I think in recent versions they added a lot of upgrades and additional features including a lot of integrations. Before it was just AWS, later they extended it to Azure. I'm not sure how they have extended it to GCP.
It has some built-in features and a lot of improvements now because the UI and the features were not easy to navigate. Regarding showing the metrics, it's okay. I will say it's neither easy nor hard, there is whatever is required.
Lastly, on the governance side, it's not very good. We faced some issues with the Ranger version. Ranger was an authentication tool on big data and Zaloni had some compatibility issues with the Ranger at that time. Later they said those are all going to be resolved, but at that time it had some issues. I'm not sure whether it was working with the Sentry or not.
For how long have I used the solution?
I have been using Zaloni Data Platform within the last 18 months.
What do I think about the stability of the solution?
Stability-wise, it's good. I don't see many issues, except one thing - once a week from a job user to event. But after that, if you resubmit your job, then it goes through. So I don't see an issue once you establish it. It's a good product to continue with.
So when you say maintenance it means daily operations is the one thing that I can look at. The other one is version upgrades and upgrading the security patches. Because of the employers, we relied on the Zaloni team for any maintenance activities, like version updates.
Our team needs to handle daily operations. I was one of the team managing daily operations like running and making sure the cluster is up, jobs are running perfectly, and the data is updated for the next business day and available for business users.
What do I think about the scalability of the solution?
In terms of scalability, we were the first one to implement it with the scalability. We tried and tested the scaling with the AWS. It has good scalability. When it comes to auto-scaling Zaloni the only thing is the underlying cluster should have the scalability.
We implemented it in AWS, and once we defined the threshold, I think we were able to run on five different instances. It is auto-scaling enabled on the AWS server.
That was the platform with Zaloni itself. Initially we implemented a big data solution, massive data, almost one petabyte of data. The entire need was to ingest it into big data and Zaloni was the fastest product to test and implement into production.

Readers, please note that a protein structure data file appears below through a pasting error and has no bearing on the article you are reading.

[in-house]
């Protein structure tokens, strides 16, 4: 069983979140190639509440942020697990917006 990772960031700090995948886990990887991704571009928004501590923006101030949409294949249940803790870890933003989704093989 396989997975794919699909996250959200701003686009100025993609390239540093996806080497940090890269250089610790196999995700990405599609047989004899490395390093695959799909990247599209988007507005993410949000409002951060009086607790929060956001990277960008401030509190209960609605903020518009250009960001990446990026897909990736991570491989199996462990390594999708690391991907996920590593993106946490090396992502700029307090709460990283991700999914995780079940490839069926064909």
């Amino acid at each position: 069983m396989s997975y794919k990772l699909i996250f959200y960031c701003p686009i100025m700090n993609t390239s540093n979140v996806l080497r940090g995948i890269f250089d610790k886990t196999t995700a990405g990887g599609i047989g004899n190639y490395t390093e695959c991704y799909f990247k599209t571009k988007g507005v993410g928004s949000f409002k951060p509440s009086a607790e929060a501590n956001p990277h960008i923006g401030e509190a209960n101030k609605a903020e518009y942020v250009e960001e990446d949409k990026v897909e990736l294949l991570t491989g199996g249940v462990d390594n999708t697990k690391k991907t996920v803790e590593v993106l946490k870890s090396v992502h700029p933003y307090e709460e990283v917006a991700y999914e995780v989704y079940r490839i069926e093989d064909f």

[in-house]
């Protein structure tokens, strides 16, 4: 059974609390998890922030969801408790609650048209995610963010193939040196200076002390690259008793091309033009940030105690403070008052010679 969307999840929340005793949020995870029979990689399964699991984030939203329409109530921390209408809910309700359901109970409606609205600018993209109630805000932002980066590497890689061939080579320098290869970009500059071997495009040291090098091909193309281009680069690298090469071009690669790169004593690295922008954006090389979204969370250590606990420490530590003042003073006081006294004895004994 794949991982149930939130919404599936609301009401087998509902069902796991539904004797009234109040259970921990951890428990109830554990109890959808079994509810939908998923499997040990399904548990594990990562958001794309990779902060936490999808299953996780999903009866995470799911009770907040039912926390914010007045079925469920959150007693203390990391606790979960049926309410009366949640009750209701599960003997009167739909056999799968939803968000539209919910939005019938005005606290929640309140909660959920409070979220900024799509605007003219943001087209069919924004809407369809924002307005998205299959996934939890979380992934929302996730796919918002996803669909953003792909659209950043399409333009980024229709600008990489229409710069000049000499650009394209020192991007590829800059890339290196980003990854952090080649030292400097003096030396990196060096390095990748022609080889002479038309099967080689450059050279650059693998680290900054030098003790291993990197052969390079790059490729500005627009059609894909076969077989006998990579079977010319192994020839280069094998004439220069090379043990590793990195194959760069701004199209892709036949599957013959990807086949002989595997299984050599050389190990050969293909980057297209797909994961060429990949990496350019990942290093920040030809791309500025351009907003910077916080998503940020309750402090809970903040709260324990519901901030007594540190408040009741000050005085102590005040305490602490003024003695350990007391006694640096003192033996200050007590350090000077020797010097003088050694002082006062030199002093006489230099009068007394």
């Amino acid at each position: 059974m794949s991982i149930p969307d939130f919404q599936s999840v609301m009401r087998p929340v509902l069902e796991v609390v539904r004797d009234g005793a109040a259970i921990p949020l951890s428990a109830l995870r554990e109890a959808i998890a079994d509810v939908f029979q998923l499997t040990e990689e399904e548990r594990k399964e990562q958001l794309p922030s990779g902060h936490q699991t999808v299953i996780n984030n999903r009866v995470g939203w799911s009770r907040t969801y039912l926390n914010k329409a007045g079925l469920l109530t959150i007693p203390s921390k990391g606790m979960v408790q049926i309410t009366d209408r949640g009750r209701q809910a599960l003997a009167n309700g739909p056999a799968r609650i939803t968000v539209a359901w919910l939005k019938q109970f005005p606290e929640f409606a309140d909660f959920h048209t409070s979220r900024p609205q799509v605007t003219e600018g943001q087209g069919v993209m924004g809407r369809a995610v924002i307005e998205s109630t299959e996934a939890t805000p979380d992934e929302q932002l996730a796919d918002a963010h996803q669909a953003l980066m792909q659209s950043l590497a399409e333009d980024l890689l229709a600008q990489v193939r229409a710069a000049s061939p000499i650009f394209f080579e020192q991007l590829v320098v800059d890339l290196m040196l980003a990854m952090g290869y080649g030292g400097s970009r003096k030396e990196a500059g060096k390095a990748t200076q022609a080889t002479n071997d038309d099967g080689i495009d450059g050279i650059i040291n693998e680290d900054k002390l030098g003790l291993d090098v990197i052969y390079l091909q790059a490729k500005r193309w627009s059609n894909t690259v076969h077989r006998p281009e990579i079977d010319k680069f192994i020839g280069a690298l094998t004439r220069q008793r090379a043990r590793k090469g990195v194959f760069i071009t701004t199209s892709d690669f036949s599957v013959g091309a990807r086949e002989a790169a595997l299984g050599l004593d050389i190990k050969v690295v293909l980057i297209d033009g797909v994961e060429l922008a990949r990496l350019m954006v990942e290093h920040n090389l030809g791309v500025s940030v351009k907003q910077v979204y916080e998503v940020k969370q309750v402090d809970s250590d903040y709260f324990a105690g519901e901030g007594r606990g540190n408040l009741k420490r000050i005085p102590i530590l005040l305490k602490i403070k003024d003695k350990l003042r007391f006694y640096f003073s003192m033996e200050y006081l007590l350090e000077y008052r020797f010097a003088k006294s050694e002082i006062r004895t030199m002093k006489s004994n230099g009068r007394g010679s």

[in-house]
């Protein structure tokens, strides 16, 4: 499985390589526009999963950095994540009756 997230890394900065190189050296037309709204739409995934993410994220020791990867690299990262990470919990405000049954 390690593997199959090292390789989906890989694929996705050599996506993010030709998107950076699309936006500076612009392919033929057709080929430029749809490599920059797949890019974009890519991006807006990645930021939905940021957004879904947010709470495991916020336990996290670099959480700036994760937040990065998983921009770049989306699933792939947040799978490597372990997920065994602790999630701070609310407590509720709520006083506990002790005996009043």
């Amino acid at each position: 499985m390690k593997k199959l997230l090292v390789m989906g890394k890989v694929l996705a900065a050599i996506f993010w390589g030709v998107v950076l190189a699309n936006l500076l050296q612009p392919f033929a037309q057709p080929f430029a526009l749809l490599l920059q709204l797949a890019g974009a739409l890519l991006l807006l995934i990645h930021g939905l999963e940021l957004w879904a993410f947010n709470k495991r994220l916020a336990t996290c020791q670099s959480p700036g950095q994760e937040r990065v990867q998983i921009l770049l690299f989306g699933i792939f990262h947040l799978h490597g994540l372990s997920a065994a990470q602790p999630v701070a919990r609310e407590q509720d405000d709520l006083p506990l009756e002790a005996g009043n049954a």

But before that, there were some attempts to try to build their own clusters without any tools or anything, but those were not successful. Then they had to go and buy Zaloni and then implement the solution.
Because of the complexity involved, my employer was trying to switch to other platforms because they wanted to try different tools rather than sticking to Zaloni because of its difficulty in managing and the version upgrades, because every time you need to have somebody from Zaloni look into the issues.
They were identifying different tools and experimenting with it.
How are customer service and technical support?
Their support is very good because it has a dedicated support team for our employer. They were able to respond. If you call anytime, 24/7, people are available and they made sure that things are taken care.
They are quite responsive in that.
Which solution did I use previously and why did I switch?
I had experience with similar solutions, but Zaloni is something different. They market it as a big data management tool but it's not really because it handles only part of all the data.
If you take the example of Cloudera, it makes your job easier to manage your clusters because it has a lot of built-in features and a lot of UI features so you can add a node at any time. You can decommission the node, you can balance the cluster. But Zaloni doesn't have many of those capabilities. It's more like you can look at it as an ingestion tool. Actually, a little superior to ingestion because it has some metadata management and you don't have to procure another license for that.